May 20 2011
Recent Muslim-Christian clashes have renewed fears of sectarian conflict in Egypt. But many local analysts – along with wide swathes of the public – believe sectarian tensions are being stoked by elements loyal to the ousted Hosni Mubarak regime in possible coordination with Israel.
“Whoever is fanning the flames of sectarian conflict has two objectives: to distract attention from the ongoing prosecution of Mubarak and his henchmen, and to derail what’s being described as the Third Intifadah,” political activist Mugahid Sherara told IPS.
The most recent confrontation was triggered on May 7, after reports that a Coptic-Christian woman who had converted to Islam was being held against her will in a church in Cairo’s Imbaba district. After a number of Muslim residents gathered outside the church to investigate, shots were reportedly fired from a neighbouring building, killing several of them.
“The first shots, fired from an automatic weapon, originated from a building adjacent to the church,” recalled Sherara, who witnessed the events.
Hearing the gunfire, hundreds of local residents quickly arrived to the area. Clashes soon erupted between Christians and Muslims, which quickly escalated into an exchange of gunfire. Eyewitnesses from both sides, however, later said that unidentified gunmen had instigated the violence by firing randomly into the crowd.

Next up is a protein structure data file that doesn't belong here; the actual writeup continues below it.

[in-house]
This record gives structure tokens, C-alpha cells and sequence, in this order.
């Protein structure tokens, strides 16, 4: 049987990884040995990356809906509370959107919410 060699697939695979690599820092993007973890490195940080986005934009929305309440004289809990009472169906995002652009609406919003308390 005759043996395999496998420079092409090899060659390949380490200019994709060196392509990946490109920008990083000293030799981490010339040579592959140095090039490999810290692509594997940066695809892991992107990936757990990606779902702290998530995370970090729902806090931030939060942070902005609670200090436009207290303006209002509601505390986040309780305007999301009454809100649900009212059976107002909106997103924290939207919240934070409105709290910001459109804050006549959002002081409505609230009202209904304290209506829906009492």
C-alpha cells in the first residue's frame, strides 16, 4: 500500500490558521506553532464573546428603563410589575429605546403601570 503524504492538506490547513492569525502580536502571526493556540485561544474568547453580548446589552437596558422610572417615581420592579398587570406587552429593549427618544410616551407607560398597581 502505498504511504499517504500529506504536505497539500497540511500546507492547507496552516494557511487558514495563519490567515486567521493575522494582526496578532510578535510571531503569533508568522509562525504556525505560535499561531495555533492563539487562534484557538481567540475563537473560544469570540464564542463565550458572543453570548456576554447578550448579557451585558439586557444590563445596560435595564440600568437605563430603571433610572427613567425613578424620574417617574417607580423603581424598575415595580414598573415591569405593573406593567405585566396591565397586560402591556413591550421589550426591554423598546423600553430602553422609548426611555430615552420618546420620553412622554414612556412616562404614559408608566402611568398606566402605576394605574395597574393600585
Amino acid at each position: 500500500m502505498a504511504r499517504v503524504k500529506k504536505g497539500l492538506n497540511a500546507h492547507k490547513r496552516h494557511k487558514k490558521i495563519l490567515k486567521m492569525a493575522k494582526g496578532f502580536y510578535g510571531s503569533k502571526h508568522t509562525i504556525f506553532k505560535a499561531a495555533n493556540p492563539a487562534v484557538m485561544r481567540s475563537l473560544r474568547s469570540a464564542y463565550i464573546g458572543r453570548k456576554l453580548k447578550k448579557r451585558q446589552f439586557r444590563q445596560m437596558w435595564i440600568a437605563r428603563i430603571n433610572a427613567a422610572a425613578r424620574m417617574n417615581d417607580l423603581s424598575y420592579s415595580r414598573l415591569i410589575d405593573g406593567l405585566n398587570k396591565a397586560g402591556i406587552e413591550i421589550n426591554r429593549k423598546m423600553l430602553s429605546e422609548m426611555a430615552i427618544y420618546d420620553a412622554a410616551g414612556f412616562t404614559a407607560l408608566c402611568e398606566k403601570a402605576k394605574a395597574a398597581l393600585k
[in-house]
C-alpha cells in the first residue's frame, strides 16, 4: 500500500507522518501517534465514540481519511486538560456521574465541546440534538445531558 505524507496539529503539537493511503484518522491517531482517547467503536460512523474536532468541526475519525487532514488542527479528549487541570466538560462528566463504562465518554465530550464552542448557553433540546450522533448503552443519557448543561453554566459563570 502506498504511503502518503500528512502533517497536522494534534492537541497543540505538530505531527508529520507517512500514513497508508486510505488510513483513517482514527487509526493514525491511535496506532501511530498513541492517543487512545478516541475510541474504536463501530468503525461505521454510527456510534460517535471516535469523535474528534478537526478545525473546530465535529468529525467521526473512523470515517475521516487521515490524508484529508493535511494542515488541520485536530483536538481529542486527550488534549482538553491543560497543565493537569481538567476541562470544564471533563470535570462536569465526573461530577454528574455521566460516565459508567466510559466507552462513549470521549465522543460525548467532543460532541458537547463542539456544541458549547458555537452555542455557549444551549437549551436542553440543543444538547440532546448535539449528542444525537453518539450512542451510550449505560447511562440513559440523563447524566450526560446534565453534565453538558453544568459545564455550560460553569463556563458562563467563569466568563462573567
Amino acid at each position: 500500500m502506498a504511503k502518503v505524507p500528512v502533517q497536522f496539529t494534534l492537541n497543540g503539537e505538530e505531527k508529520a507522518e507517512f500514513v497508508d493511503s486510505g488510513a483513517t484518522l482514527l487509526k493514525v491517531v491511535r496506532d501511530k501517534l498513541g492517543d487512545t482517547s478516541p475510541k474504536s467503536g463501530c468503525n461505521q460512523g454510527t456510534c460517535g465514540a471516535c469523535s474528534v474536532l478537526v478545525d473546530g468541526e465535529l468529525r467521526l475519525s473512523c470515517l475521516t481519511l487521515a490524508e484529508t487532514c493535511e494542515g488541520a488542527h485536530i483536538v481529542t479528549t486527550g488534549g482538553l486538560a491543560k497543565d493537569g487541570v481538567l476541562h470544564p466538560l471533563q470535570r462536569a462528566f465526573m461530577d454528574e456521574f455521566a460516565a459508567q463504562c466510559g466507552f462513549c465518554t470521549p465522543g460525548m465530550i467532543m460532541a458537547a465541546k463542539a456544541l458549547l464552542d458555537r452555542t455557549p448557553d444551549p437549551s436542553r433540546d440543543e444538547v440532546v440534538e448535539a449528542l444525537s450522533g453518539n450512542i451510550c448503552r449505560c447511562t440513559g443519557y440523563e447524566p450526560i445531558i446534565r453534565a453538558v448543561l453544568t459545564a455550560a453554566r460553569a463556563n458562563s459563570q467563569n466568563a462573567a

By the time the army arrived some 90 minutes later, 15 lay dead, both Muslims and Christians, and more than 230 injured. Dozens were arrested.
During the clashes, meanwhile, another Coptic church – located some two kilometres away – was set on fire by gunmen. While there were no resultant deaths or injuries, the church was badly damaged by the blaze.
While the twin incidents were initially attributed to local Muslim-Christian rivalries, it later emerged that the violence had been largely instigated by outsiders.
“Initial investigations confirm that the events in Imbaba were planned and instigated by hired ruffians, not religious zealots,” Justice Minister Mohamed Abdelaziz al-Gindi announced on May 11. He went on to blame the incidents on an ongoing “counter-revolution aimed at destroying national unity.”